Last Thursday Israel’s internal security agency, Shin Bet, indicted the director of World Vision in the Gaza strip for siphoning off millions in charity money and funneling it to Hamas. From the Washington Post:
Mohammed el-Halabi established a “systematic and sophisticated mechanism” to divert up to $50 million over the years to the militant group, which rules Gaza, creating fictitious humanitarian projects and doctoring inflated receipts in order to get the funds to Hamas, said the Shin Bet…
To divert the funds, the Shin Bet said el-Halabi initiated fictitious projects meant to help farmers, the disabled and fishermen.
He would falsely list Hamas operatives as workers on those projects and write up inflated receipts, according to the Shin Bet. Companies hired to carry out certain projects under fictitious tenders were “made aware” that 60 percent of the project’s funds were destined for Hamas, the Shin Bet statement said, adding that some of World Vision’s budget was used to pay the salaries of Hamas operatives.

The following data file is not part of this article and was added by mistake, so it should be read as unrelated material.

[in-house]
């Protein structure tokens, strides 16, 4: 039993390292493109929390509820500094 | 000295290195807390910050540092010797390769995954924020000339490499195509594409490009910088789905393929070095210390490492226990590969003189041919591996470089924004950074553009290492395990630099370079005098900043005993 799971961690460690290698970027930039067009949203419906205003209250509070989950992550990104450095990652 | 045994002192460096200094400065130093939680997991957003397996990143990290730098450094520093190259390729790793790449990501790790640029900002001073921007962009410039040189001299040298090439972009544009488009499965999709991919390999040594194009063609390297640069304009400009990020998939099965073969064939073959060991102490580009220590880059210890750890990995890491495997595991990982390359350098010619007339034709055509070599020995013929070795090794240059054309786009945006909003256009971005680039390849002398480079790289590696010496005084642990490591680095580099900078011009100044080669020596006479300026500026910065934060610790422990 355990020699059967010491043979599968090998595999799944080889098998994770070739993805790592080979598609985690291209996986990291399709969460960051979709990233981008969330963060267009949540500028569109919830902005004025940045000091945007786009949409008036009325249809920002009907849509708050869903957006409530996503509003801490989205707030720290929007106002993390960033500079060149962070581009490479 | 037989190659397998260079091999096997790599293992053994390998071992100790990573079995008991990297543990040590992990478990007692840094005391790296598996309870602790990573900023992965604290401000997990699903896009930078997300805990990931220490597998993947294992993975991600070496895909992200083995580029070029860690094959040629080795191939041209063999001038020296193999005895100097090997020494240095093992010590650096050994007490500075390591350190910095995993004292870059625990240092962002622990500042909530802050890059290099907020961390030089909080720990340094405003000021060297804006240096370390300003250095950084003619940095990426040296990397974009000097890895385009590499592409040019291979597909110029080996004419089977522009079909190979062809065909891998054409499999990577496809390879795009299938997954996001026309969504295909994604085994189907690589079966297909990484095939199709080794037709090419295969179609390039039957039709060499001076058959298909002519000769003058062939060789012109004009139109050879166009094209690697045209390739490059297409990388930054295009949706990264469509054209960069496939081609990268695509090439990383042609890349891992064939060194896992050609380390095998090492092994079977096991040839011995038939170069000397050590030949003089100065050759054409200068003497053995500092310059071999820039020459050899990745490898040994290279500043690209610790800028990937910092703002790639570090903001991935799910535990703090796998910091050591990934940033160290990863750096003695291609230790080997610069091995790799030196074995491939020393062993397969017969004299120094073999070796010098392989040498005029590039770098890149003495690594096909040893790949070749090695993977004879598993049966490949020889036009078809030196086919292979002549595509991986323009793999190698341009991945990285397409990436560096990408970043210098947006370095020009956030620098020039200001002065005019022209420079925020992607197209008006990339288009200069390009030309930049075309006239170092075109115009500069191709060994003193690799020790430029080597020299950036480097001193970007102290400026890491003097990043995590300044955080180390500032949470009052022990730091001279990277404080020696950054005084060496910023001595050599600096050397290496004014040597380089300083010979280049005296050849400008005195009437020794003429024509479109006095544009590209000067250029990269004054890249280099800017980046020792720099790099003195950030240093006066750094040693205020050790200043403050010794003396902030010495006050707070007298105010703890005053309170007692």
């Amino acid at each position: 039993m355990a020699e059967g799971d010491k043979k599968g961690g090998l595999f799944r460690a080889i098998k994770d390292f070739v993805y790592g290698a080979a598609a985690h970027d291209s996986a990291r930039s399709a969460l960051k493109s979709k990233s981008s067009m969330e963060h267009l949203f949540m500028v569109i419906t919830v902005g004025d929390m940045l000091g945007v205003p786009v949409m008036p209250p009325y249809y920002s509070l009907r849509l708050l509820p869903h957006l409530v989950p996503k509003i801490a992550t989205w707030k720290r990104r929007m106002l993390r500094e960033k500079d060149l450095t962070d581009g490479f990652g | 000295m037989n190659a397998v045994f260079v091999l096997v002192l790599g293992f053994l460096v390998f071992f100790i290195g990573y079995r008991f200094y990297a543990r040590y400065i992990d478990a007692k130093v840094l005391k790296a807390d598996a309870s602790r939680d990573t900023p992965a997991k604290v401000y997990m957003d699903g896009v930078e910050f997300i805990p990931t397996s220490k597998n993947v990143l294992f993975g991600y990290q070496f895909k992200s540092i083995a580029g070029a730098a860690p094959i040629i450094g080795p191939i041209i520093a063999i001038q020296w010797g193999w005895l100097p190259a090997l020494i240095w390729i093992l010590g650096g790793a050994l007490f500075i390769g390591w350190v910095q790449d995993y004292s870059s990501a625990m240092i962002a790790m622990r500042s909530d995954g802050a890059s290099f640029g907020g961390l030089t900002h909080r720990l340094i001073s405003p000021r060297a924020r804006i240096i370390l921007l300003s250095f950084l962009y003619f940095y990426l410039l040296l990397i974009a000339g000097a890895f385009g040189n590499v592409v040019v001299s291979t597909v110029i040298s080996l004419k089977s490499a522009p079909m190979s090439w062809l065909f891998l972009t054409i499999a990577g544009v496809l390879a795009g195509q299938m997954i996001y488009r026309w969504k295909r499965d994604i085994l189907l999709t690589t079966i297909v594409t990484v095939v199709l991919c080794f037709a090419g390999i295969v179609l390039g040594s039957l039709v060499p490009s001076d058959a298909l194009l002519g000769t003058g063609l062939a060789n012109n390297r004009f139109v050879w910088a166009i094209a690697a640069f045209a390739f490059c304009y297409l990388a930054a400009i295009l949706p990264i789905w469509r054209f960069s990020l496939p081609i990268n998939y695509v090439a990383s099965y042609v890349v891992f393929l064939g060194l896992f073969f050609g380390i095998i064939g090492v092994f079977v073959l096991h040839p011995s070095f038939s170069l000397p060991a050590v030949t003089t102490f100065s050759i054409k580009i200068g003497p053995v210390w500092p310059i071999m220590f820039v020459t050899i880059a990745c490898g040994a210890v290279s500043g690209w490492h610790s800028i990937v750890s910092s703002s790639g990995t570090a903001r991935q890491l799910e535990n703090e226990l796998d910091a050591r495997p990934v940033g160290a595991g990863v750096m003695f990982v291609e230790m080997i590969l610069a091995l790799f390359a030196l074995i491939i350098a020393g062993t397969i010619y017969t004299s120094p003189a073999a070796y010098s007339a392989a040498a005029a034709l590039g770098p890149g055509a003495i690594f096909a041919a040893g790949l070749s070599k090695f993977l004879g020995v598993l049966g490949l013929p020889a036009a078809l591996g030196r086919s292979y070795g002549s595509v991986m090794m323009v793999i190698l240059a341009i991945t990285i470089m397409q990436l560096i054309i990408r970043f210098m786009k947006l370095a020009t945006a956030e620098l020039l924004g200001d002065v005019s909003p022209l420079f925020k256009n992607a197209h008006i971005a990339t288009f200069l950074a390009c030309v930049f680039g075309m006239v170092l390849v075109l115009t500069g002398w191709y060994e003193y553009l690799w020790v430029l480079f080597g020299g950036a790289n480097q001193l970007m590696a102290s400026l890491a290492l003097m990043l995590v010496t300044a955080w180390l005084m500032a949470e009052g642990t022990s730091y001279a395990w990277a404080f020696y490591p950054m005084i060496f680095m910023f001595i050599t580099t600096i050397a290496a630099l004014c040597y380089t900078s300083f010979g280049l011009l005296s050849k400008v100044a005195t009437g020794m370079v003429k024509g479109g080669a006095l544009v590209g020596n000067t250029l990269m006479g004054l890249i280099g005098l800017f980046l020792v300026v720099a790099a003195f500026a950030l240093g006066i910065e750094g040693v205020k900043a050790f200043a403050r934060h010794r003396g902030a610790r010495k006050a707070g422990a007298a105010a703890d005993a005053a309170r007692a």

Today, World Vision suggested the amount of money Israel has accused Mohammed el-Halabi of diverting to Hamas doesn’t add up. The Associated Press reports the group claims $50 million is more than its entire Gaza budget over the last decade:
World Vision Germany spokeswoman Silvia Holten said the charity’s budget in Gaza in the last decade totaled $22.5 million. She said World Vision has stopped its Gaza operations while investigations continue. Germany and Australia suspended donations to World Vision in Gaza amid the allegations.
“There is a huge gap in these numbers the Israeli government is telling and what we know,” Holten said.
A spokesman for Israel’s Foreign Ministry disputed that, telling the AP, “They are trying to belittle their role and to show they are much smaller than they really are.” Perhaps the most interesting revelation about what el-Halabi has said to Shin Bet was hinted at last week. From the Washington Post:
The security agency also said that since his arrest, el-Halabi divulged intelligence about employees working for United Nations agencies and other aid groups who were also assisting Hamas, without elaborating.
The Post points out that, prior to his job for World Vision, el-Halabi worked for the United Nations.